For me, though, the potential of Internet Pagan community was a risk worth taking.

We talked for a long time. There were no recriminations. No arguments, accusations, banishments. It was…can I say anti-climatic, in a way? The best possible way. We talked. It was out and the open, there it was. I was a Pagan.

The best part was one that I would suspected would happen–she wasn’t surprised. And I feel like, if someone really is your true friend, and this conversion has been going on a long time, how could they be?

We didn’t get into much of the particulars, and these things may (or may not) have to be dealt with at a later date.

There is the looming issue of salvation. As Jax wrote in her Wife of Pagan series, traditional/evangelical Christians desire others to become Christian for their eternal salvation; this is a conundrum that has no answer. Really, there is nothing to say, no argument to make. It’s a choice of faith, and most likely, every Insert-Other-Faith/Christian relationship has to navigate that territory on its own terms.

Luckily, this friend (M) wanted a relationship with me more than…_______.  That’s a true friend, no matter what the stripes. The interaction did make me ashamed that I had waited so long–that I had doubted her loyalty. However, who knows? This was most likely the perfect way, in the perfect time. I had faith that these confrontations would come when they should, for all parties involved, and that was borne out.

So, now, I’m basically an Out Pagan. The freedom of it is a strange brightness, a bit perplexing in its own way, but something to grow in to.

Pagan Geography: A Place of Our Own

Sometimes, I wish I had a place to go light some incense and pray. A place where I could murmur liturgy to a public shrine. Maybe investigate some gods/goddesses/figures that I don’t know much about. A place where someone could stand beside me and do the same, both of us in quiet communion/community.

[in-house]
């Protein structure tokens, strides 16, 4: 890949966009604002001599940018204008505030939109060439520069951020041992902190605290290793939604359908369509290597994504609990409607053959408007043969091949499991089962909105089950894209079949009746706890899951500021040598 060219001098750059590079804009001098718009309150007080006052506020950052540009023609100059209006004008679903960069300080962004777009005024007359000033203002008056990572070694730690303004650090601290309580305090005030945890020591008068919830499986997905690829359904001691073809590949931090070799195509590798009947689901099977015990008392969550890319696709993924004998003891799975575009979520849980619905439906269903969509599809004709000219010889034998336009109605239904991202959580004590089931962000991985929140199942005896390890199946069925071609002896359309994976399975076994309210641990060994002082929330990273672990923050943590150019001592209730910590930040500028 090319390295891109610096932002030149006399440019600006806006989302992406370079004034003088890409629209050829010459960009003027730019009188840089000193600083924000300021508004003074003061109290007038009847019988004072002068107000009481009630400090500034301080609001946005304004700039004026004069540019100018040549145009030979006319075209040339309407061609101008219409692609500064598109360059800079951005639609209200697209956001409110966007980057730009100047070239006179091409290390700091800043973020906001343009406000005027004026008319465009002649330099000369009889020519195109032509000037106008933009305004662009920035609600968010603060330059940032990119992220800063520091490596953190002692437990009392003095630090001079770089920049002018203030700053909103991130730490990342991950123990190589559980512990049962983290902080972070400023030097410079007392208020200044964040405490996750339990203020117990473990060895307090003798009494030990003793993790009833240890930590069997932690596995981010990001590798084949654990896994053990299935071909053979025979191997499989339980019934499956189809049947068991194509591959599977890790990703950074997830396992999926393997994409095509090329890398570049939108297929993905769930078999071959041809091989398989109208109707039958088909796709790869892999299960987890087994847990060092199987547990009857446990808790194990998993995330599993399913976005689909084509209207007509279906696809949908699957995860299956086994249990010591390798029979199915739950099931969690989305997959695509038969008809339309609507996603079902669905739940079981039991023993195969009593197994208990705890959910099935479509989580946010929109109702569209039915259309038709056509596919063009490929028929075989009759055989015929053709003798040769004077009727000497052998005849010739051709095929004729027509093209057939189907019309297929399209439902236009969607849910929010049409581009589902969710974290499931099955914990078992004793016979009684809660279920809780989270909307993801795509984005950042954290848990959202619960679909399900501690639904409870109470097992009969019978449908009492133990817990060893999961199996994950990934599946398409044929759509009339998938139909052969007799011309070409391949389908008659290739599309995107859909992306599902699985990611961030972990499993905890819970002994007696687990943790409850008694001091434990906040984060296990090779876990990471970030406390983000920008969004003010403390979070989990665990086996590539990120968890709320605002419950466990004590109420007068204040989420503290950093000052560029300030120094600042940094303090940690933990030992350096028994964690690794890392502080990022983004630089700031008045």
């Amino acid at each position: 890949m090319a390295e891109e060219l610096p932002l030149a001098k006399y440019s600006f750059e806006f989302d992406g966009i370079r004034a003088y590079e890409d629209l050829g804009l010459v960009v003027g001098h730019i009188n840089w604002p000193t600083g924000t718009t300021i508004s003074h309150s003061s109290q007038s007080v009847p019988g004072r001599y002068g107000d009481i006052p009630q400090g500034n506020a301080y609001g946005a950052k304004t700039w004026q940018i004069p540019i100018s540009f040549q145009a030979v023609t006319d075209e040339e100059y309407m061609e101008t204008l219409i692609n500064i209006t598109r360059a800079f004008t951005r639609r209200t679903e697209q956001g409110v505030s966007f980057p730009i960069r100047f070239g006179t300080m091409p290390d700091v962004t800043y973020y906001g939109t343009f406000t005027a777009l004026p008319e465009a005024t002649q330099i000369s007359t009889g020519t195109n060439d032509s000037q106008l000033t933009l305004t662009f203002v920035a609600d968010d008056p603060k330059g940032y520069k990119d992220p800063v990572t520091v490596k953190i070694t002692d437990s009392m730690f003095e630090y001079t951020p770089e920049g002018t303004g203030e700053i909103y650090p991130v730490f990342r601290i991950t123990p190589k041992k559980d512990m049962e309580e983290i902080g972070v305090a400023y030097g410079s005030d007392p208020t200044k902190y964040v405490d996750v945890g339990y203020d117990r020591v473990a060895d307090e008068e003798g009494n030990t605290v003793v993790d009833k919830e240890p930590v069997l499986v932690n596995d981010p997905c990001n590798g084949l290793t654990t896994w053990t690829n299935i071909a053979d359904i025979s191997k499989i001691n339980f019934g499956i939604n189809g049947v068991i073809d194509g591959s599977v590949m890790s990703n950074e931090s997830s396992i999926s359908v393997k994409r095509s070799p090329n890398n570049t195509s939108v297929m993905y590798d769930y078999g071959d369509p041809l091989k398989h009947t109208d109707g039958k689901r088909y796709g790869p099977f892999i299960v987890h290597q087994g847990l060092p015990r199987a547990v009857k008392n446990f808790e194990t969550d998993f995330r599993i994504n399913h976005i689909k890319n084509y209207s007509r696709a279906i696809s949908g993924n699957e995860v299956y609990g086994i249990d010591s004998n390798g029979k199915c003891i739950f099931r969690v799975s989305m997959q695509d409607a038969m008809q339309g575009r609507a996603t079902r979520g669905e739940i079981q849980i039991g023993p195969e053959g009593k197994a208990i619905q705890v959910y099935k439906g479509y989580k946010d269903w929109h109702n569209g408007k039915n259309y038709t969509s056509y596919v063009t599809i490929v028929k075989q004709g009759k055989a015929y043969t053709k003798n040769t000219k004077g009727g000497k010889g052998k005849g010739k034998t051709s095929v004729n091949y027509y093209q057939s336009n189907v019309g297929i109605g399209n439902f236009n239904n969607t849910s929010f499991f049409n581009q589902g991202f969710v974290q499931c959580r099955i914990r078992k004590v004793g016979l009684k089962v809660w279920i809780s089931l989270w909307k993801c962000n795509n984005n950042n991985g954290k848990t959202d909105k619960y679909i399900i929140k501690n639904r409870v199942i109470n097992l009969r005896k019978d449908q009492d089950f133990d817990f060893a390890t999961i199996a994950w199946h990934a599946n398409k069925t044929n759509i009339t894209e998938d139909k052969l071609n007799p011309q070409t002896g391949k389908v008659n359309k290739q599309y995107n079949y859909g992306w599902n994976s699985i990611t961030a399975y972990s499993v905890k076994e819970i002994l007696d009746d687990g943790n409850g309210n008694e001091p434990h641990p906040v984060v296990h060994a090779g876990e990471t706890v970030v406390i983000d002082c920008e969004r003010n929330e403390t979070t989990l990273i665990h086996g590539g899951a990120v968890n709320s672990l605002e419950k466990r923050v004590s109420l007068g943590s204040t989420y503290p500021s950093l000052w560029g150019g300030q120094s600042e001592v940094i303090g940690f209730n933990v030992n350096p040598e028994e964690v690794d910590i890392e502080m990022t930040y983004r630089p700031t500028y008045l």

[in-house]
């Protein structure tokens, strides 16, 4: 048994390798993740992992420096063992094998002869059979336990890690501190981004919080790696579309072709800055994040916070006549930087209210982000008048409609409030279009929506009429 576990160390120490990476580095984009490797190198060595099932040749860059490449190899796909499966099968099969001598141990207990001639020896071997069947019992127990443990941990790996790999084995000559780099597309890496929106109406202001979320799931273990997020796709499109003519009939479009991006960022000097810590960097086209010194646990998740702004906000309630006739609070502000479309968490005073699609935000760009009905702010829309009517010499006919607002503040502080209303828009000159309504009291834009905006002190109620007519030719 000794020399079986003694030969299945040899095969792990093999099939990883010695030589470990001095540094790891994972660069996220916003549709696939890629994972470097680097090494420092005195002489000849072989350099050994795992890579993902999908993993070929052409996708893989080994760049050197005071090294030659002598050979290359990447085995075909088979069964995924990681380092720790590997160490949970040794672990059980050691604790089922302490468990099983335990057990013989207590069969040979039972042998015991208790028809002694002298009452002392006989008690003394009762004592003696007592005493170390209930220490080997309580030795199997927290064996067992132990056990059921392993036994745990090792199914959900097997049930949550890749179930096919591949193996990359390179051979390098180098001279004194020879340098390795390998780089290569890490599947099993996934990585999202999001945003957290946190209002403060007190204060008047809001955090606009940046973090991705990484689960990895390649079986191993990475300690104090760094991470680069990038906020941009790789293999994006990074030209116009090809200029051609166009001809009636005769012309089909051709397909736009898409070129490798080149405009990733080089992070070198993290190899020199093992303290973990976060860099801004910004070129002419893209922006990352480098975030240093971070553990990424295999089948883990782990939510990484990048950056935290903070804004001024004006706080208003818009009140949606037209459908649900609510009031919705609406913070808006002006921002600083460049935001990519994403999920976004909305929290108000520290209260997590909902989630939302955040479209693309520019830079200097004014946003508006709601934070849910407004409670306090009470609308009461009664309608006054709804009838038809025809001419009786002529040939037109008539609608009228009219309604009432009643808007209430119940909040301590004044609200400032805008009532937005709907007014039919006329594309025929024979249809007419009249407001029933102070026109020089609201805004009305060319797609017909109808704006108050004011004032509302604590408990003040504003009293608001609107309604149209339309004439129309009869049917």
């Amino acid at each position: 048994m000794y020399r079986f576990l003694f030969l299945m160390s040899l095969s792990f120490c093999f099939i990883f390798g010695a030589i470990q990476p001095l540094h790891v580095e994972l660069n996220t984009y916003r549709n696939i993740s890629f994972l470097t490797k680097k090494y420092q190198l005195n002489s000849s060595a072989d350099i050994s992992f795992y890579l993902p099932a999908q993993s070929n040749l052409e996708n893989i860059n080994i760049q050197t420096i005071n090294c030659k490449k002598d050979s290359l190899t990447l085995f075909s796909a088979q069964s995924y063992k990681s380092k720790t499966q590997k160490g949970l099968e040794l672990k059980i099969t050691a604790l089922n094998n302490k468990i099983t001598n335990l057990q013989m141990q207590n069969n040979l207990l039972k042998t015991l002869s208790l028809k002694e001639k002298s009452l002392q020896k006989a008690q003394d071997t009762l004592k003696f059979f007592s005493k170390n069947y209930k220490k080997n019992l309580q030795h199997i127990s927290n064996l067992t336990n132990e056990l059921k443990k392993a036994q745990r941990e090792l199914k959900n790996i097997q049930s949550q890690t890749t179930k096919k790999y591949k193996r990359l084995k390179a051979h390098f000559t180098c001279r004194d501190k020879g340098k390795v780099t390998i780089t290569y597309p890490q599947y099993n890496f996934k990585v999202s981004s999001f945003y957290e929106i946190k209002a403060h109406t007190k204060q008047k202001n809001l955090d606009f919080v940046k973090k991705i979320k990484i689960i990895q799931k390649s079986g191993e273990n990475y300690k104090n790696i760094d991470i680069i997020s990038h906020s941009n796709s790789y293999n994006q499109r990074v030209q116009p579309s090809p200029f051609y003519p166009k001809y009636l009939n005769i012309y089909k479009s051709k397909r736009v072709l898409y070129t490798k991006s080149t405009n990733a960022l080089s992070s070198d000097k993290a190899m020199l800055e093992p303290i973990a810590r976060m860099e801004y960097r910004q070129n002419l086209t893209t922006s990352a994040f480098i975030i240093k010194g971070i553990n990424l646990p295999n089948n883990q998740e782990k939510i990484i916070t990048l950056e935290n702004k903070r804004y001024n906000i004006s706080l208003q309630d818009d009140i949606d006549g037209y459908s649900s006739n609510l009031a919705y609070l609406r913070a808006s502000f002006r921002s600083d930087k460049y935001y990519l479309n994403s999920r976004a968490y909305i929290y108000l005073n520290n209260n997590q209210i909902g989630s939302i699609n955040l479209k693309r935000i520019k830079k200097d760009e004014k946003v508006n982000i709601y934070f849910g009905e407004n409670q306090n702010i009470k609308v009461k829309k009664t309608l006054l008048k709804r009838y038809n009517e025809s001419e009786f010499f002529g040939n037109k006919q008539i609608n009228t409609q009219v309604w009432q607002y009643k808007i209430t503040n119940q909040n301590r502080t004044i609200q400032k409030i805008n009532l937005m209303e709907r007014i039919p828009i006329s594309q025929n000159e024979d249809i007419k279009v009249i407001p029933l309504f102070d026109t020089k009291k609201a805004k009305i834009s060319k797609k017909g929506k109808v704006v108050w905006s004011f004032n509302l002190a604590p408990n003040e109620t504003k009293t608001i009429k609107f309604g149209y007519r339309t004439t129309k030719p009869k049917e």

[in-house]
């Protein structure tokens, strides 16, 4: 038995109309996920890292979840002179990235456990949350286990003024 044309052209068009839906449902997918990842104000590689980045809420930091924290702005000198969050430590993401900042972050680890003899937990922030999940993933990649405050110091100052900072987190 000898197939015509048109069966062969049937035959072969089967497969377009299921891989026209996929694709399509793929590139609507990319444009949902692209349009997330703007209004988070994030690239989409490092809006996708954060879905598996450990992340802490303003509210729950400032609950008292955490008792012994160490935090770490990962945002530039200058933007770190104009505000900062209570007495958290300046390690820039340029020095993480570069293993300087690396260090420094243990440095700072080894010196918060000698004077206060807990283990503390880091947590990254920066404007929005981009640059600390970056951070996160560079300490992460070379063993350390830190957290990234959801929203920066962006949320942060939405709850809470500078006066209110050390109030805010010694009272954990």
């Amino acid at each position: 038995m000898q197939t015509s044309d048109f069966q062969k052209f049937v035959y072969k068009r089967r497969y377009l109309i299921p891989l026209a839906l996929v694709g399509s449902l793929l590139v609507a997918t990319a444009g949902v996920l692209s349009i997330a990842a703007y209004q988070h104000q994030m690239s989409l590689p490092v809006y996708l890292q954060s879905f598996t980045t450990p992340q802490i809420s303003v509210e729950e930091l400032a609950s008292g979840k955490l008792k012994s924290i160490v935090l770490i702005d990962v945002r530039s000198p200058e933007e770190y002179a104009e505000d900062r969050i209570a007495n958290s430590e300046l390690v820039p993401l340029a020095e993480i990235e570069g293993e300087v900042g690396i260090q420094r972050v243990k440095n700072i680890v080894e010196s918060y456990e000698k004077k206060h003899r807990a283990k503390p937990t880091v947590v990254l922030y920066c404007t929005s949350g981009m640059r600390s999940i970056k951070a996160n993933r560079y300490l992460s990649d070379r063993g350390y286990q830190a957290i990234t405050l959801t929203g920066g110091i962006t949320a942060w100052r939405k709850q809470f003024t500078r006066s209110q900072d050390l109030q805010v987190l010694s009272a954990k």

I envision this place being a house on a half an acre or so. Altars and shrines set up both inside and out. Candle light flickering, incense spiraling, softly whispered prayers. Perhaps volunteer attendants to ritually clean away debris and sacrifices, polish the statues, mop the floors. You know. All the little stuff that needs to be done in a house of worship.

Maybe it’s because I’m a solitary practitioner that I feel the need for some sense of community, but I feel that it would be helpful for all of us (::gesticulates wildly to all of the us::) to have a place that we’re more the same than different. No preaching, no rhetoric, no questions. Where it’s about common devotion, and everything else recedes into the background.


I’ve been thinking about feminism a lot lately. It’s a mix of reasons.

The first reason being the recently bandied about news phrase ‘The War on Women” (from recent news and blogs 1, 2, 3). This issue has come to a head recently when, during a hearing on contraception, only men were present. They actually kicked out a woman for not being ‘qualified’.  Also, a Personhood bill and transvaginal-ultrasound-before-abortion bill were up for votes in Virginia–both were retracted to be revised.

Second, this whole Pantheacon mess*  has brought to light how much I do not know about…well, anything to do with feminism, the transsexual population, sociological gender structures…Nothing. I know, intellectually, about the struggles women faced throughout history. I know–again intellectually–about the foundations of which Z. Budapest created Dianic Wicca and advocated for women’s-only sacred space. I know–one more time, intellectually–about why transwomen would feel hurt, excluded and angry. The only other thing I know is that I certainly do not understand or know enough.